Archive for the ‘hospitality’ Category

I don’t think it’s any mistake that I have been reading (and watching) the “Hobbit” while we as a church have been launching our 3rd campus. It’s hard not to see all the similarities. There have been times of uncertainty; times of anticipation; times of blind faith; times of re-mapping our course. There have been unlikely heroes and a few occasional dragons along the way. But we finally made it this past weekend!

For those of you who are unaware, our church, Southland Christian Church, bought a run-down mall property in Lexington, KY, about 20-25 minutes from the main campus (although we try not to say “main” campus, as that encourages a ranking system of every site when each one is very much equal). Over the course of a couple years, it has been renovated into a great building with lots of room for people. Over the course of the opening weekend, around 4,700 people attended a service at the new campus. We were blown away! The best part about it was meeting people who don’t have a church home and were just coming to check it out because it looked interesting. We want to multiply the kingdom, not add and subtract from other churches.

RR Launch-WorshipWe also launched LIFT, the middle school ministry of Southland, at the new campus during the opening weekend. We have yet to hire a Student Director for that campus, so for the time-being I have been overseeing the middle school ministry at two campuses. (Our third campus in Danville has been going strong in middle school ministry under Scott Hatfield’s leadership!). It has been a tall task to try to prepare for a large ministry launch while also building another one, but I loved the challenge. We have a great student ministry team that has poured so much time and energy into the student ministry room and the programming.

When we opened the doors on Sunday, we had more than double the amount of middle schoolers than we anticipated. We actually ran out of chairs! We were throwing couches and random seats in the back row to fit more students. It was a great problem to have. When thinking about middle schoolers and the launch of a new ministry, here are a few things I have reflected on this past week:

  1. If the adults are excited about it, the middle schoolers will be excited about it. With so much energy coming from the stage in the main service, along with our incredible volunteer launch team talking about it everywhere, students expected to be blown away when they came to LIFT at the Richmond Road new campus. They were excited before ever setting foot in the programming because we had earned their trust and excitement in other arenas. Don’t neglect or ignore the power of your staff’s and volunteers’ excitement with middle schoolers.
  2. Sneak-Peeks are gold. The week before the launch we had an open-house at the new campus for anyone to walk through and get a tour of the facilities. When they came to the student ministry room, we had music blasting, games were being played, volunteers were welcoming, and so forth. Additionally, we made an Instagram account (@LIFTRR) and put up some “sneak-peek” pictures that got students really excited.
  3. Activities and games in the room are a must-have. For a middle school guy to walk into a room and feel comfortable, he needs to have an activity to join. At that age guys are not comfortable walking into a room where there are only couches and RR Launchchairs. That’s incredibly intimidating. Encourage conversation with leaders by centering it around activities. In the new student ministry space we have foosball, an arcade basketball game, air-hockey, 4-square, and 9-Square-in-the-Air (which is by far the biggest student favorite!). Eventually we’ll have carpet ball and gaga ball as well.

I’m sure we have a lot to learn still, but these are a few lessons I will take with me for future new ministry launches. There are a lot of questions to be answered, but with the right volunteers and high energy, you can create an environment that’s attractive so middle schoolers can come and encounter Jesus in worship. Remember, the room isn’t the end; it’s only the means to an end.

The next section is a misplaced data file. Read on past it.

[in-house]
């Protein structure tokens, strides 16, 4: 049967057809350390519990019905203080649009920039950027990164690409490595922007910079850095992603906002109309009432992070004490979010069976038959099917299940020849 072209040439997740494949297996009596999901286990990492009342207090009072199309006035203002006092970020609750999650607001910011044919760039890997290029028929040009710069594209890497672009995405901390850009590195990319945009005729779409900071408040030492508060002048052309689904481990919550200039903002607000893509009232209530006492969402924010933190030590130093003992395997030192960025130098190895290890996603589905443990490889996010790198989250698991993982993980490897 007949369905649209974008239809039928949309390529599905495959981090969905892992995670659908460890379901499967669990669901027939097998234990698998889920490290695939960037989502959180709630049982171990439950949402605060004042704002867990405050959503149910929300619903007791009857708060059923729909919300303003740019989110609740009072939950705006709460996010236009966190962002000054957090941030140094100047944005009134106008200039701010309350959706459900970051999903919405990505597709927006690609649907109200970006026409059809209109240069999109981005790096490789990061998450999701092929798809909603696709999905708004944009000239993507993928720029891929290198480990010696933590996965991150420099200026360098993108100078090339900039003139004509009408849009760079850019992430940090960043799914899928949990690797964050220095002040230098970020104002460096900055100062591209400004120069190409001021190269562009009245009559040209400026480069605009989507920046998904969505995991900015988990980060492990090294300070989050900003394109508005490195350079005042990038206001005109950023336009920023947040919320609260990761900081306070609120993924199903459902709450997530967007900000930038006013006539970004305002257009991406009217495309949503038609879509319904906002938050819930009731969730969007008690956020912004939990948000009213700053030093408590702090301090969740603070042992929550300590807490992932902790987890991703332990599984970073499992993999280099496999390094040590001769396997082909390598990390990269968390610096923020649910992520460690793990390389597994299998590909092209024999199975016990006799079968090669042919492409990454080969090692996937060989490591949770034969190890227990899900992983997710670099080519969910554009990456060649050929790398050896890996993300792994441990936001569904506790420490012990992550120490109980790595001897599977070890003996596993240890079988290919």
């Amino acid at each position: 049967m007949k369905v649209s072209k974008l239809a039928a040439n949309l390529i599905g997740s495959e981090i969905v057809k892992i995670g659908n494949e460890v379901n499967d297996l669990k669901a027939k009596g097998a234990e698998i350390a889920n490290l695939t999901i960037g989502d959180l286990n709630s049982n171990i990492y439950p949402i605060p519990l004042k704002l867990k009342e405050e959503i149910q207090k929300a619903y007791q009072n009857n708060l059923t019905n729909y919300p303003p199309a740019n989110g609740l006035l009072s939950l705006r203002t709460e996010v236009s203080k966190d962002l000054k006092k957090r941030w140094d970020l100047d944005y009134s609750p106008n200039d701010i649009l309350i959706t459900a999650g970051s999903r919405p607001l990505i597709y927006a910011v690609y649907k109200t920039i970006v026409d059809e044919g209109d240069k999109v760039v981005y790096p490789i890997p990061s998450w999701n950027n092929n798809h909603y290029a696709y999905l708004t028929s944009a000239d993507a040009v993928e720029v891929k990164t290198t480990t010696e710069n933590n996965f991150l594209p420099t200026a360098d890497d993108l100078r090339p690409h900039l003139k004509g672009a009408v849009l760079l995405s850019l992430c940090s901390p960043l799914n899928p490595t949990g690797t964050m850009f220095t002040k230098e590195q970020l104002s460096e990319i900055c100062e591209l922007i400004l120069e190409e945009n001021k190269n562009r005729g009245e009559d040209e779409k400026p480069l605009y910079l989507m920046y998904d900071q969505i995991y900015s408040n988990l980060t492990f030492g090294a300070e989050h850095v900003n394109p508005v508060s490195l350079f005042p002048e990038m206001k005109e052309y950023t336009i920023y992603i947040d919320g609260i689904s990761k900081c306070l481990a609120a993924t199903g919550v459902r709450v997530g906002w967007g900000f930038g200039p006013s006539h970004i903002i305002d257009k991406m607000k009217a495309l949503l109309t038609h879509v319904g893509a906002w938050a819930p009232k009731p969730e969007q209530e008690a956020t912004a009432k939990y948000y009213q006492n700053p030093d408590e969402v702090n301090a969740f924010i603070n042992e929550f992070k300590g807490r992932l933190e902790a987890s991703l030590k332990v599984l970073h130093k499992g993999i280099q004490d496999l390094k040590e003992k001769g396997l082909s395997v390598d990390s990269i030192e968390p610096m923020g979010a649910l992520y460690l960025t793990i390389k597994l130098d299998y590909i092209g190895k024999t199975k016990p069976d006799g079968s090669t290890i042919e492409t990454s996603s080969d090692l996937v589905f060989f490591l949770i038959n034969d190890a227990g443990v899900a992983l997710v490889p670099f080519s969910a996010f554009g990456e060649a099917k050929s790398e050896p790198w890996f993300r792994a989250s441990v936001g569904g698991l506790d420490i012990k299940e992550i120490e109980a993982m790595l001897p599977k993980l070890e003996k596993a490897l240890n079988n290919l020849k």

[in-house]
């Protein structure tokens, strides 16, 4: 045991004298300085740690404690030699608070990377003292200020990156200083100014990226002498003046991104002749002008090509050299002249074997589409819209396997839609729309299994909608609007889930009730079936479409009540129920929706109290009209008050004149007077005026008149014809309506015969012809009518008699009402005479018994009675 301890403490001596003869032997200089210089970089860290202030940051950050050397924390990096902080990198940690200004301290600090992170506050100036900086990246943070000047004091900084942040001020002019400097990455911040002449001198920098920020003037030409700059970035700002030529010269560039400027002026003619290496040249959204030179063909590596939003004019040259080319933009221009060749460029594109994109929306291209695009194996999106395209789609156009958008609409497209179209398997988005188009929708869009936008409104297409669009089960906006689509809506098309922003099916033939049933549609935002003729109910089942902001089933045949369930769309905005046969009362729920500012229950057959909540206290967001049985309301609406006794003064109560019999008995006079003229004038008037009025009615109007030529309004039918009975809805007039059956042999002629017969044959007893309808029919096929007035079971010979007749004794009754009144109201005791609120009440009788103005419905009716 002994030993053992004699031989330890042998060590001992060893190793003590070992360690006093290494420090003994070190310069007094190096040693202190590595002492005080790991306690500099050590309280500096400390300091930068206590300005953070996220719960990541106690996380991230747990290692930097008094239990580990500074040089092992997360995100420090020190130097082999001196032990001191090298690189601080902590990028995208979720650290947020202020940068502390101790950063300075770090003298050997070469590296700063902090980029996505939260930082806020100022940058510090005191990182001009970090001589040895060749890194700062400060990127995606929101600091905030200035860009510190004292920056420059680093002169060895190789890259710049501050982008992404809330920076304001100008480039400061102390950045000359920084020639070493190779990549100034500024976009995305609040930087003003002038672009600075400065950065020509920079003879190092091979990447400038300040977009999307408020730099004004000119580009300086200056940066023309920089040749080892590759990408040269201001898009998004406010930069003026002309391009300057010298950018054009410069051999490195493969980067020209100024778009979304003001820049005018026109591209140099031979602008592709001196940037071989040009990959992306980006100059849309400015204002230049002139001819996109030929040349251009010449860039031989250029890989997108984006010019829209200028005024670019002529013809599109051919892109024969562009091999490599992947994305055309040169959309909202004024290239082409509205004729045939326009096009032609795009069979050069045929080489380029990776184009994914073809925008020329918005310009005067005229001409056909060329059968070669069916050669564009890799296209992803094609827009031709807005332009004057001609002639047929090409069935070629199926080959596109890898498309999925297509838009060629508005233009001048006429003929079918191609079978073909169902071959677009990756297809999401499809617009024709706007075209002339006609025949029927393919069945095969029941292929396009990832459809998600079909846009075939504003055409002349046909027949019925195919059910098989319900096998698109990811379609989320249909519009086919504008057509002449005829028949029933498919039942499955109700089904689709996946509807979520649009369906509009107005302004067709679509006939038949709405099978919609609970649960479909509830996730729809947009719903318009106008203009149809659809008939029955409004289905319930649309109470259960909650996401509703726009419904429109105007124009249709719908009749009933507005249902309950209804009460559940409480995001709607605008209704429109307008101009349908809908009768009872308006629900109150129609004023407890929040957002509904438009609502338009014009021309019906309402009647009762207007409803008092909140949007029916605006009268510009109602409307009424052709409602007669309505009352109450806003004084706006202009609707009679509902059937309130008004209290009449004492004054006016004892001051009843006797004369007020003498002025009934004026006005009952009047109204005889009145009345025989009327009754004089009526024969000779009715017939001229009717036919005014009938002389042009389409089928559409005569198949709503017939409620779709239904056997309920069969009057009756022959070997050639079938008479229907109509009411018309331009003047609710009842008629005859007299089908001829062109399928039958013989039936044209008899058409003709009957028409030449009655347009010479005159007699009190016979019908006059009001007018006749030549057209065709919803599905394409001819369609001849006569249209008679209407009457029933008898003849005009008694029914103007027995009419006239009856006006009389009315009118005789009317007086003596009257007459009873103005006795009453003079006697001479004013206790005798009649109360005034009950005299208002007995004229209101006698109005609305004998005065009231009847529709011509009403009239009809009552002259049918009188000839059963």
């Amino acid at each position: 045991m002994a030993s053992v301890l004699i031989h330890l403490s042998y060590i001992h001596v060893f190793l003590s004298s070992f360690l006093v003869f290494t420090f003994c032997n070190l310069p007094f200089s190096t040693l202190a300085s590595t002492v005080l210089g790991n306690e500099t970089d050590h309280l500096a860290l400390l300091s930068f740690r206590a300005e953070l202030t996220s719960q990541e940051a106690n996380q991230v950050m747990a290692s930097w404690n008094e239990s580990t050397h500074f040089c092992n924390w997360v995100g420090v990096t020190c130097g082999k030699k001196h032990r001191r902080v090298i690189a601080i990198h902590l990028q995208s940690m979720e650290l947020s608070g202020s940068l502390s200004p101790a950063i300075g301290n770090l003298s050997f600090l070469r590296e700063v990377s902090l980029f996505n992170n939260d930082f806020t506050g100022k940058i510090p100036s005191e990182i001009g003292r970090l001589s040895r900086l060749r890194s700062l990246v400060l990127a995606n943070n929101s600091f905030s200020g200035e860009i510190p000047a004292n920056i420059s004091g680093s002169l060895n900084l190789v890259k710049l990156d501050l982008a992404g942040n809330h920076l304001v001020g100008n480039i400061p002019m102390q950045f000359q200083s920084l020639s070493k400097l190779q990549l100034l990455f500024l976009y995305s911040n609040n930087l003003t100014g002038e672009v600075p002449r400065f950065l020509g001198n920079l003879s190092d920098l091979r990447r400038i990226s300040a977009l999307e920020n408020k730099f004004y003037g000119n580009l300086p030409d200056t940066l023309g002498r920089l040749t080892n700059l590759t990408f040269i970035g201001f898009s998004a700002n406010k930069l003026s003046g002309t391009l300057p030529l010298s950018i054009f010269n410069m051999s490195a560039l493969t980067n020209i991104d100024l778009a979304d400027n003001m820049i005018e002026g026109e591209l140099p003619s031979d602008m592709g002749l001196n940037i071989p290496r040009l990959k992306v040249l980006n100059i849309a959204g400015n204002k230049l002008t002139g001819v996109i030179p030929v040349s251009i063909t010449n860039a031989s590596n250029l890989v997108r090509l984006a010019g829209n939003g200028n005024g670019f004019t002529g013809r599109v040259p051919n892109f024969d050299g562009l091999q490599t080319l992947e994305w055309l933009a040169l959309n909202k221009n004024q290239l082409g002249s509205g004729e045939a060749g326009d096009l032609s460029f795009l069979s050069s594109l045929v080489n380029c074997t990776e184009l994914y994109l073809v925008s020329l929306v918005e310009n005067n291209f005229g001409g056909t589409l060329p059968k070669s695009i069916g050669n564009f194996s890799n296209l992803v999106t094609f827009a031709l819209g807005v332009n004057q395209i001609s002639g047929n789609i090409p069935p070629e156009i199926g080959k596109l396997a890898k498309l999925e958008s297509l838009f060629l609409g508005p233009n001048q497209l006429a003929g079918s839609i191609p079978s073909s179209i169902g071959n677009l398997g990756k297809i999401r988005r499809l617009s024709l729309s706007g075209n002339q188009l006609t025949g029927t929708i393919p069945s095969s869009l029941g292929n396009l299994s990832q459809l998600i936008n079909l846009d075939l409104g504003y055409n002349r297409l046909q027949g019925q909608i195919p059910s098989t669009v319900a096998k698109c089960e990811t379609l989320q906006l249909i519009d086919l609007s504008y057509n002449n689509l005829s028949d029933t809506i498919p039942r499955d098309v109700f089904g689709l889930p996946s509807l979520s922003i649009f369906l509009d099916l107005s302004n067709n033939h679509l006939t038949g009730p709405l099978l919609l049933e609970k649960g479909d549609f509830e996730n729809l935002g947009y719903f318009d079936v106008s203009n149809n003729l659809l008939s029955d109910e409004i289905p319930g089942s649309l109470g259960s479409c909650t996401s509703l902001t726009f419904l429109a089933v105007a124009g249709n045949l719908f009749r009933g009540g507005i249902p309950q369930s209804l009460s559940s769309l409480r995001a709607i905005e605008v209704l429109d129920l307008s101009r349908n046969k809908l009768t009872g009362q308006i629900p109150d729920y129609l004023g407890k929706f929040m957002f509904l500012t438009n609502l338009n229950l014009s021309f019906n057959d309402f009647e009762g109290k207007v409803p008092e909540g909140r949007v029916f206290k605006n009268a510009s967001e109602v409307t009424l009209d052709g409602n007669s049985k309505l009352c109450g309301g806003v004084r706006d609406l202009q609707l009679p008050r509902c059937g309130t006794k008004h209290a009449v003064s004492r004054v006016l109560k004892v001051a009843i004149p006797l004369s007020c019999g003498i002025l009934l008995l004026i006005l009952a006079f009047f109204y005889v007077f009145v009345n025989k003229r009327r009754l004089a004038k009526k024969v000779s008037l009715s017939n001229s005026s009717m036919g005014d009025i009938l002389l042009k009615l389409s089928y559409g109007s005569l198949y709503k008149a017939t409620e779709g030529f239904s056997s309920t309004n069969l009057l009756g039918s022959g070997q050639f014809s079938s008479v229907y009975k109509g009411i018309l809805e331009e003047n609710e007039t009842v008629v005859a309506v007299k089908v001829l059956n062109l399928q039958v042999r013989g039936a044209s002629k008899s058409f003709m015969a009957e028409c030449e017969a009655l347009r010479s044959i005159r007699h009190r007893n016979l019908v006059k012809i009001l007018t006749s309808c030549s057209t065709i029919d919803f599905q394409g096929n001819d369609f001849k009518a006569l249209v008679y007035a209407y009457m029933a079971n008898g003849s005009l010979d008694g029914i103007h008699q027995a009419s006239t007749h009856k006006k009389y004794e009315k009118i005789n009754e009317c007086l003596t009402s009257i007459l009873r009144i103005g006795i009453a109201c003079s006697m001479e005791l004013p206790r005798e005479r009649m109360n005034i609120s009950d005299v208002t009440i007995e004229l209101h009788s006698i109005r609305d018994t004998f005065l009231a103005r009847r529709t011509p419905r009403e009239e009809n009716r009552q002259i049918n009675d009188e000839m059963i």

(If you’re interested in how our children’s ministry is handling the launch of the new campus, check out Jason Byerly’s blog at

What would you add to that list? What are some must-haves for middle school students?


For those of you who missed my most recent blog post, I reflected on what it felt like to be in transition. My wife and I have been in full-fledged transition for what feels like the past 12 months. In fact, when I look back at our lives one year ago today, it almost makes me chuckle at how different our lives are now. New state, new job for me, new job for her, new friends (though we haven’t let go of the “old” friends, so don’t worry), new lives together. While it is all very exciting, transition is never the easiest thing to process.

And, as I mentioned in the last blog, this has everything to do with the lives of middle schoolers too. Everything about their stage of life is transition. Transition to high-pitched voice to bass-toned voice. Transition from 4’0″ tall to 6’0″ tall. Transition from kid to teenager (or adult). “Changes” is the name of the game.

As we experienced our own transition, I tried to take note of the things that people did that made the transition easier or even more fun. With the hopes of understanding some new ways that I can help middle schoolers in the same way, I tried to record my own emotions and responses (as well as my wife’s) to the people who went out of their way to minister to us in this transition. Here are a few quick things that made our experience better:

  1. Invitation. Whether it was the people back in Colorado who invited us to a special dinner to celebrate with us before we left, or the people here in Lexington who invited us to simple things like watching NCAA basketball with them on the day we arrived, the invitations always made us feel incredibly loved. At some points we almost had more invitations than we could handle, and that’s a good problem. It’s hard going to a new place and wanting to get to know the culture and people without being too presumptuous. When people extended invitations to me and Nicole, the transition felt like normal life to us. And wasn’t Jesus a master of invitation too? He knew the effect it had on people. An invitation is a beautiful request to share lives. When was the last time you invited a middle schooler to share some aspect of your life?
  2. Intentionality. I have to admit that I’ve been a little jealous of my wife since we’ve been here. So many women have been intentional with asking her out to coffee, grabbing a bite to eat, or even joining a Bible study. I don’t know if there’s a special personality trait that all of these women share, but it’s as if they knew coming to a new state would be difficult for us. Nicole would leave for hours at a time, sharing lunch or coffee with lots of different women who had been intentional with her. Are we that intentional when middle schoolers are going through transition? Perhaps a better word here would be empathy. Do we empathize with middle schoolers as they go through so much change?